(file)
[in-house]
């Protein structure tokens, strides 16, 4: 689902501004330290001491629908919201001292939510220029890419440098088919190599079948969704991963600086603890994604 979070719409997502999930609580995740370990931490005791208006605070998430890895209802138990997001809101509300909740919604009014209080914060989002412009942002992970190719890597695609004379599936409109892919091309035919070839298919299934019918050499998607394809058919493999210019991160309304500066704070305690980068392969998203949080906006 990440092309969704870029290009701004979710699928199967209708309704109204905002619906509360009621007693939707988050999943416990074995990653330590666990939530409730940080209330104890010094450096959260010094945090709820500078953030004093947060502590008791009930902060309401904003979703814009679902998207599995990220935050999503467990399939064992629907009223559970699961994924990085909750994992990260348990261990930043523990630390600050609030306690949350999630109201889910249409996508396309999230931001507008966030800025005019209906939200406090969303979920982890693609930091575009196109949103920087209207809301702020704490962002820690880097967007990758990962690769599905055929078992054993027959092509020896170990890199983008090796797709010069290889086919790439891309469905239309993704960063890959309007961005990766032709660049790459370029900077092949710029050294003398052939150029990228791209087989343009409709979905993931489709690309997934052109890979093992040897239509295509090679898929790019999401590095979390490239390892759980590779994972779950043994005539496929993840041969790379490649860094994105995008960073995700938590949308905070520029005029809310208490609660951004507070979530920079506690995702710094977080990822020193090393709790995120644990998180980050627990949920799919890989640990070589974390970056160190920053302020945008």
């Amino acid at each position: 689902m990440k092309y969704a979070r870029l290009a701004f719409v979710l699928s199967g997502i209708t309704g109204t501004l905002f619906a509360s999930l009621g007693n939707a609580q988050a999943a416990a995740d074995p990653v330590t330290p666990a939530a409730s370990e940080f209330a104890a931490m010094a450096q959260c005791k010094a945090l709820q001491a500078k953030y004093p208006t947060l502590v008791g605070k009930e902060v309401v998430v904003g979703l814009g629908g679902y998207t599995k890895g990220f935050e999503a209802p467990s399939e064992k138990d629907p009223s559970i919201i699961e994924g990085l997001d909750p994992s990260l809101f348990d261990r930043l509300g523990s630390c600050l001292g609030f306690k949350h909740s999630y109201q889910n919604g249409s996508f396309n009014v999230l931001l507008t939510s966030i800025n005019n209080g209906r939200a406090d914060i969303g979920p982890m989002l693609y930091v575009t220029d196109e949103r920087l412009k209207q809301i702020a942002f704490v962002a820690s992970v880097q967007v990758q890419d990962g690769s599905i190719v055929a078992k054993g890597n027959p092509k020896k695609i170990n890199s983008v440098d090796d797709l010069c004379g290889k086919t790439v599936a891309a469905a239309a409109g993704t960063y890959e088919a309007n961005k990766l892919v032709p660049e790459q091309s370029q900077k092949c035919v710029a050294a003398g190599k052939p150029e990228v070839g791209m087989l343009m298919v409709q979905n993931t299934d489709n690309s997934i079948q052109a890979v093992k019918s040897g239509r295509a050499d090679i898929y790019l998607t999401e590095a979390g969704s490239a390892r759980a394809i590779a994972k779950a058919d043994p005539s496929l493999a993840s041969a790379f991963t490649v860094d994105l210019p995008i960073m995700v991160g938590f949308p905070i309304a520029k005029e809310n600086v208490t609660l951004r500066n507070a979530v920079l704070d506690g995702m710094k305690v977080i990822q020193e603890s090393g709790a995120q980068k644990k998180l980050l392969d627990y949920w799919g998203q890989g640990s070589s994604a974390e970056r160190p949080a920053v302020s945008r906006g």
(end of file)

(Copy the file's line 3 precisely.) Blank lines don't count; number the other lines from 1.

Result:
């Amino acid at each position: 689902m990440k092309y969704a979070r870029l290009a701004f719409v979710l699928s199967g997502i209708t309704g109204t501004l905002f619906a509360s999930l009621g007693n939707a609580q988050a999943a416990a995740d074995p990653v330590t330290p666990a939530a409730s370990e940080f209330a104890a931490m010094a450096q959260c005791k010094a945090l709820q001491a500078k953030y004093p208006t947060l502590v008791g605070k009930e902060v309401v998430v904003g979703l814009g629908g679902y998207t599995k890895g990220f935050e999503a209802p467990s399939e064992k138990d629907p009223s559970i919201i699961e994924g990085l997001d909750p994992s990260l809101f348990d261990r930043l509300g523990s630390c600050l001292g609030f306690k949350h909740s999630y109201q889910n919604g249409s996508f396309n009014v999230l931001l507008t939510s966030i800025n005019n209080g209906r939200a406090d914060i969303g979920p982890m989002l693609y930091v575009t220029d196109e949103r920087l412009k209207q809301i702020a942002f704490v962002a820690s992970v880097q967007v990758q890419d990962g690769s599905i190719v055929a078992k054993g890597n027959p092509k020896k695609i170990n890199s983008v440098d090796d797709l010069c004379g290889k086919t790439v599936a891309a469905a239309a409109g993704t960063y890959e088919a309007n961005k990766l892919v032709p660049e790459q091309s370029q900077k092949c035919v710029a050294a003398g190599k052939p150029e990228v070839g791209m087989l343009m298919v409709q979905n993931t299934d489709n690309s997934i079948q052109a890979v093992k019918s040897g239509r295509a050499d090679i898929y790019l998607t999401e590095a979390g969704s490239a390892r759980a394809i590779a994972k779950a058919d043994p005539s496929l493999a993840s041969a790379f991963t490649v860094d994105l210019p995008i960073m995700v991160g938590f949308p905070i309304a520029k005029e809310n600086v208490t609660l951004r500066n507070a979530v920079l704070d506690g995702m710094k305690v977080i990822q020193e603890s090393g709790a995120q980068k644990k998180l980050l392969d627990y949920w799919g998203q890989g640990s070589s994604a974390e970056r160190p949080a920053v302020s945008r906006g």